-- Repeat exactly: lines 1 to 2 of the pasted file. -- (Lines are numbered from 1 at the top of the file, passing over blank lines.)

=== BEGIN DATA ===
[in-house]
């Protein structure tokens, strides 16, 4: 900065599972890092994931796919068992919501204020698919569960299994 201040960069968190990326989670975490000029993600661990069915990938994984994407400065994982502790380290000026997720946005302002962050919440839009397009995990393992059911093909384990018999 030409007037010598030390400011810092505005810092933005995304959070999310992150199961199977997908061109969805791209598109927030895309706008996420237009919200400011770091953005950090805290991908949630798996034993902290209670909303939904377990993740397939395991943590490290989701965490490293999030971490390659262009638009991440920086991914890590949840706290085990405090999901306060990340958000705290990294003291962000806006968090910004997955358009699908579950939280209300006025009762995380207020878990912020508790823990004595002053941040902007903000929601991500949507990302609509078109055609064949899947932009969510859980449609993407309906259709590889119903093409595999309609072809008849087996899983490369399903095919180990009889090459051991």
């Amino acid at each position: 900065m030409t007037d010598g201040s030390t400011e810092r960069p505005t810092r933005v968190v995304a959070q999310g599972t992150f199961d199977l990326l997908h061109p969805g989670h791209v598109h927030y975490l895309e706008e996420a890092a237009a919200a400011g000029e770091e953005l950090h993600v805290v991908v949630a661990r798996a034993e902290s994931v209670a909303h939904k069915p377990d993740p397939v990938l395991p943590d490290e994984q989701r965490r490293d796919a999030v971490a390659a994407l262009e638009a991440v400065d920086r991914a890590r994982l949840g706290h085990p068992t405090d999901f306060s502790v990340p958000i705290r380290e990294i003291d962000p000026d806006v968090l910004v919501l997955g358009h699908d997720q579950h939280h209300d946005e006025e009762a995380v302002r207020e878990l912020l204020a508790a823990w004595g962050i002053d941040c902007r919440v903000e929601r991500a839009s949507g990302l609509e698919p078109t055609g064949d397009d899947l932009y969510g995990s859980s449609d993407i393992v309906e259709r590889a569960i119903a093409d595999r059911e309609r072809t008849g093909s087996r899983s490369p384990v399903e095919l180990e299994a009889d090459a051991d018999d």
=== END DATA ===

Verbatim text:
[in-house]
């Protein structure tokens, strides 16, 4: 900065599972890092994931796919068992919501204020698919569960299994 201040960069968190990326989670975490000029993600661990069915990938994984994407400065994982502790380290000026997720946005302002962050919440839009397009995990393992059911093909384990018999 030409007037010598030390400011810092505005810092933005995304959070999310992150199961199977997908061109969805791209598109927030895309706008996420237009919200400011770091953005950090805290991908949630798996034993902290209670909303939904377990993740397939395991943590490290989701965490490293999030971490390659262009638009991440920086991914890590949840706290085990405090999901306060990340958000705290990294003291962000806006968090910004997955358009699908579950939280209300006025009762995380207020878990912020508790823990004595002053941040902007903000929601991500949507990302609509078109055609064949899947932009969510859980449609993407309906259709590889119903093409595999309609072809008849087996899983490369399903095919180990009889090459051991």